The present invention although exemplified by a proton accelerator is not limited to it, but more particularly provides in the method of accelerating charged particles of one charge sign which are grouped into first bunches and then accelerated by an alternating electric field, the improvement which comprises, bunching charged particles of opposite sign and of substantially the same charge to mass ratio as said particles of said one sign into second bunches spacing the second bunches from the first bunches by a phase difference of approximately rrradians with respect to the accelerating field frequency, an accelerating the second bunches in said field.
The present invention also provides apparatus for accelerating charged particles of opposite charge sign but of substantially the same charge to mass ratio which comprises, a pair of respective particle sources, an alternating electric field particle accelerator, means for directing particles from said sources into said accelerator and including means for bunching said particles from said sources into discrete bunches of particles of one charge sign alternately spaced between discrete bunches of particles of opposite charge sign before introduction to said accelerator, said bunching means spacing said bunches for encountering the alternating electric field of said accelerator for acceleration in the same respective relative phase for each bunch of the one sign and in the same respective relative phase for each bunch of the said opposite sign, said relative phases being substantially 'n'radians difi'erent from one another with respect to the alternating electric field.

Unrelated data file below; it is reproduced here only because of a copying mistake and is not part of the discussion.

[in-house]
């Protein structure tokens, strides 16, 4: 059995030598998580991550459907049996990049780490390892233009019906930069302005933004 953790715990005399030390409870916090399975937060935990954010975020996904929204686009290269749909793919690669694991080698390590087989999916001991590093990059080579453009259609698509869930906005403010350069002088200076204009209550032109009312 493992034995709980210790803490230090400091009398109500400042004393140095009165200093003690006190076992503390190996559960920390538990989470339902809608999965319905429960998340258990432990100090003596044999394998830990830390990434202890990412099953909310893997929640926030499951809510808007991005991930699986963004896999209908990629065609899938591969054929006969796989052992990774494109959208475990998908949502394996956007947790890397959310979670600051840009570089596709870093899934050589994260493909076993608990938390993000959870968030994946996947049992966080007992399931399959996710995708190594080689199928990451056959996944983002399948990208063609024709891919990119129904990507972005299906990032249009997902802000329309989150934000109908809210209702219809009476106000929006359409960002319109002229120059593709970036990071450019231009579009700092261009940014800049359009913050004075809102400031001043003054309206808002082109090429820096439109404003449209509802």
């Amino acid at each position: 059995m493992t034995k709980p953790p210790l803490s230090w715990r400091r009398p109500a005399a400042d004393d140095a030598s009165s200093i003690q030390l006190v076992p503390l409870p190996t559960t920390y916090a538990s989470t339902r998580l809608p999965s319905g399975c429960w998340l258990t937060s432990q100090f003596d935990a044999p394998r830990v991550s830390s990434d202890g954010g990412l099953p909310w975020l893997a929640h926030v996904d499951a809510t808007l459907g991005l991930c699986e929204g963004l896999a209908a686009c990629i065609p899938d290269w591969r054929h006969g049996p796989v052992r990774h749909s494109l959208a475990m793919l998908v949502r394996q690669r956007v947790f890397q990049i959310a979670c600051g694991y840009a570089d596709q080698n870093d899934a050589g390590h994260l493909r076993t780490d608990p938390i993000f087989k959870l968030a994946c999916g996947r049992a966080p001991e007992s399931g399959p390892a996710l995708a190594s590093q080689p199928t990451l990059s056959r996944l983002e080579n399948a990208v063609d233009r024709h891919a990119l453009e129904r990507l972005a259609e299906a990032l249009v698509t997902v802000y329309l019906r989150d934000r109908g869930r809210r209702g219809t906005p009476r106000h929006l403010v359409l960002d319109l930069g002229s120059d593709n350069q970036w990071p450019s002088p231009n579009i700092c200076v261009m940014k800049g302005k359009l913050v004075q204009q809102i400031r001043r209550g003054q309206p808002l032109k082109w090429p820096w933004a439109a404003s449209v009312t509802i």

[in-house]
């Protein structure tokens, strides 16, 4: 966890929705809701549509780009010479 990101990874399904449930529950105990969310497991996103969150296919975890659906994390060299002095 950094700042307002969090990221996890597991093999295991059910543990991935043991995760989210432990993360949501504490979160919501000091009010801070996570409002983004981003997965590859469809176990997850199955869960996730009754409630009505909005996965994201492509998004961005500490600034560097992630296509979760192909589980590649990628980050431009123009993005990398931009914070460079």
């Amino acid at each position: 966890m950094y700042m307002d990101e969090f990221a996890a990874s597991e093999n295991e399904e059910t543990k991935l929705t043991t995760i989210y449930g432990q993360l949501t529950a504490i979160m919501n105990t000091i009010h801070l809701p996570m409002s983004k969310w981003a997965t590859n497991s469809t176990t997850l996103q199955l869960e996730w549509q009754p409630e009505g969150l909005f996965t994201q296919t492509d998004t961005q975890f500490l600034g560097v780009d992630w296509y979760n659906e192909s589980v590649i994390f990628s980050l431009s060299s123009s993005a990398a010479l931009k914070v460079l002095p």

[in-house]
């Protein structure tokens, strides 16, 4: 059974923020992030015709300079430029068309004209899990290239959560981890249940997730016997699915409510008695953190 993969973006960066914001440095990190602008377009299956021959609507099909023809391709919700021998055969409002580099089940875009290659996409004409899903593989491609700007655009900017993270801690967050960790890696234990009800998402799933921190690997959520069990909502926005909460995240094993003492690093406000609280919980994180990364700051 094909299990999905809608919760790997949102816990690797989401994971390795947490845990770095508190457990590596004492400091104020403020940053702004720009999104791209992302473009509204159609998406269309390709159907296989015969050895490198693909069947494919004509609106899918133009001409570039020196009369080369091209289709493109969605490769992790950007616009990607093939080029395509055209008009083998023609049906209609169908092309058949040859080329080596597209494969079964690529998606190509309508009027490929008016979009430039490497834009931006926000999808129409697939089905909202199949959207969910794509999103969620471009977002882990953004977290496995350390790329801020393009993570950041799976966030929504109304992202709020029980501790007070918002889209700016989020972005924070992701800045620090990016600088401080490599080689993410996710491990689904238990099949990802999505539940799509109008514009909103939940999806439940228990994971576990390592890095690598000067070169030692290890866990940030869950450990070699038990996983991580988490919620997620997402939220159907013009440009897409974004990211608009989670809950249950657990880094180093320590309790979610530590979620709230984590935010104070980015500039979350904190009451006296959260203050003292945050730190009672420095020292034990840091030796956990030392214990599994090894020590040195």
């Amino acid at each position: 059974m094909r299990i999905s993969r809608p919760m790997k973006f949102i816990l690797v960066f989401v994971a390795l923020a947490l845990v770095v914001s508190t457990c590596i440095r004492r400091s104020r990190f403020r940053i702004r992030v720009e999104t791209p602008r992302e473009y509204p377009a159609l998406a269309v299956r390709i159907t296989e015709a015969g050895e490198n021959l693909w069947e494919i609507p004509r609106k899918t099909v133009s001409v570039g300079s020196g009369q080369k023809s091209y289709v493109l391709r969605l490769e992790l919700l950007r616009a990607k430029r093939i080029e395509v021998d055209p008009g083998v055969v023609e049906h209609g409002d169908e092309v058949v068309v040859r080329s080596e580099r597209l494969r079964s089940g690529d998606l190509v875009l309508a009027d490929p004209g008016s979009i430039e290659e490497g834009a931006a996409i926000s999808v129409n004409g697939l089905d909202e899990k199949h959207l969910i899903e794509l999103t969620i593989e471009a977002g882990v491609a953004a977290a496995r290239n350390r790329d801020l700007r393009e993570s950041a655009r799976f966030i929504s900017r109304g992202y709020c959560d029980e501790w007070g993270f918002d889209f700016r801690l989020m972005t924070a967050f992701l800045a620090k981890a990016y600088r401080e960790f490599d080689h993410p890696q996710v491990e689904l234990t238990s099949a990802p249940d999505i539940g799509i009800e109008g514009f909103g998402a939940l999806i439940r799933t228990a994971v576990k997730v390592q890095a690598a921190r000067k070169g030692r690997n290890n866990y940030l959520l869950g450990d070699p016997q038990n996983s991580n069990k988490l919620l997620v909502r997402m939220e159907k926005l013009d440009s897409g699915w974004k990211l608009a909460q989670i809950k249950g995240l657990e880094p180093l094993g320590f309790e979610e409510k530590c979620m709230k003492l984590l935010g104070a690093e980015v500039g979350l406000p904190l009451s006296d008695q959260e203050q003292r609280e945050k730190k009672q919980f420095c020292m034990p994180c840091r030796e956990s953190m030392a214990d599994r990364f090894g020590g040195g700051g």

in the description which follows reference will be made to the accompanying drawings in which:
FIG. 1 shows one scheme for introducing positively and negatively charged particles into a single accelerating structure;
FlG. 2 shows an alternative method should there be excessive interaction between the two types of particles before acceleration and;
FIG. 3 shows in more detail the arrangement of FIG. 1.